For the current fiscal year, the city budgeted $5.76 million in sales tax revenues. The city’s fiscal year begins Oct. 1.

“We could bring in $78,000 less than we budgeted per a month for the rest of the year and still hit budget,” Sullivan said. “Because we were above budget on everything until this last month.”

But so far, everything is just speculation. Sullivan said he doesn’t know what the future holds. The oil and gas industry is down and that’s not “just because of COVID,” he said.

Sullivan said the city was hearing there could be negative oil “months before” it happened.

On Monday, April 20, the cost of crude oil closed out the day at negative $37.63 per barrel — ending in negative territory for the first time ever, reports show, meaning producers were effectively paying buyers to take oil off their hands.

“We expected it down anyway for like 18 months when it went down,” Sullivan said.

Now, it’s hard to say when the industry might see favorable trends again.

Usage, Sullivan said, is a factor and right now there just isn’t much demand with people telecommuting and traveling less because of the coronavirus.

Mining, quarrying and oil and gas extraction is the most concentrated industry sector in Gainesville relative to the national average, according to a 2018 economic overview report provided on the Gainesville Economic Development Corp.’s website, with about 6% of the city’s labor force employed in the field.

Sales tax allocations from the month of April aren’t in yet, but Sullivan does believe those numbers will be lower, reflecting not only the oil and gas industry as it had been but also the shutdown of businesses due to the mandatory orders of Abbott.

Looking ahead

The city, Sullivan said, will be seeing the trickle effects of the coronavirus and the oil industry for quite some time.

Sullivan said the city is applying for pandemic-related grants to help with expenses incurred related to the coronavirus. However, the grants do not cover losses.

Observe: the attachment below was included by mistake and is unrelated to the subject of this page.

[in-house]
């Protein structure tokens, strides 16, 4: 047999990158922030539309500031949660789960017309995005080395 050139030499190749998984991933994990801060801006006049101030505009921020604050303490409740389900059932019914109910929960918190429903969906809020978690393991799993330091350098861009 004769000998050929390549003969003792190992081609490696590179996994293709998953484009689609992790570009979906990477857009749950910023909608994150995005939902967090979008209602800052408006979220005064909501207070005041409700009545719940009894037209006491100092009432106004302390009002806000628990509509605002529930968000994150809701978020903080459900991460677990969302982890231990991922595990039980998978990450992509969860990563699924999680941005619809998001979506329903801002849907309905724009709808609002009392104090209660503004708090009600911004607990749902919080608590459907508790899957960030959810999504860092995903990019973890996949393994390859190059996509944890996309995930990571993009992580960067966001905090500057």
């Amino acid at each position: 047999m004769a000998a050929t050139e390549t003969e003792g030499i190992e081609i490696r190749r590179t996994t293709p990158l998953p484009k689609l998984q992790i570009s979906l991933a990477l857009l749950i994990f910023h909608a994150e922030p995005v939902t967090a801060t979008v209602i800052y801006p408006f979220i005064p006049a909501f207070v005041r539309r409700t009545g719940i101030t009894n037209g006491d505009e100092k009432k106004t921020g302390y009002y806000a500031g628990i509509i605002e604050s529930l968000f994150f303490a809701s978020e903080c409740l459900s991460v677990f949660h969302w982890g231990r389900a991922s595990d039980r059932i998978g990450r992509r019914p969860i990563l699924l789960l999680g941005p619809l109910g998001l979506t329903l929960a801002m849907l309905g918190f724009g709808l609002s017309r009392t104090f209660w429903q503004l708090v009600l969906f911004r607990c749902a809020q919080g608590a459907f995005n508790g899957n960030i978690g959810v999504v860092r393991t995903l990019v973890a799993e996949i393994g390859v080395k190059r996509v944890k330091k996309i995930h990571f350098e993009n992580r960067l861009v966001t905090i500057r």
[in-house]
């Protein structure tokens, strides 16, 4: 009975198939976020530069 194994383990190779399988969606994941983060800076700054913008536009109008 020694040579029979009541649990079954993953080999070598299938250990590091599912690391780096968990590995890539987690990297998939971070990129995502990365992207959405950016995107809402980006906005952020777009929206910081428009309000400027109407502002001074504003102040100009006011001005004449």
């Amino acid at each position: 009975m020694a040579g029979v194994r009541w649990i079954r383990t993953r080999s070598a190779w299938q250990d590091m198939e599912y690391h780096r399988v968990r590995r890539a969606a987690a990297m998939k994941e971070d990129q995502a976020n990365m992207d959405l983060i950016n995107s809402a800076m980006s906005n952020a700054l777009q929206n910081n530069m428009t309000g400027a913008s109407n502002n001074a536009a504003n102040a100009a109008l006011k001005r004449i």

“This is the longest ongoing emergency that we have ever had,” Sullivan said while giving kudos to the countywide response team. “That’s what makes this a little different.”

What’s beneficial for the city, Sullivan said, is that he tries to take a conservative outlook on things.

While referencing the 2007 and 2015 floods, Sullivan said it takes years to recover from disasters. Reimbursements from government agencies aren’t instantaneous, so he knows to be sure to have reserves available, he said.

“We’re used to having disasters hit and have to have cash to carry us through,” Sullivan said while adding it can take seven years to get final disaster payments. “We’re used to steep drops in the oil industry. We have determined that we need larger reserves than other cities that aren’t in the same situation.”

He said the city is keeping the taxpayer in mind as the 2021 budget season kicks off.

“We’re going to try to remain as efficient as possible and continue to be conservative with what we’re figuring so we can assure we can be here to provide the needed services to the public,” Sullivan said. “ …We just don’t know where this is going.”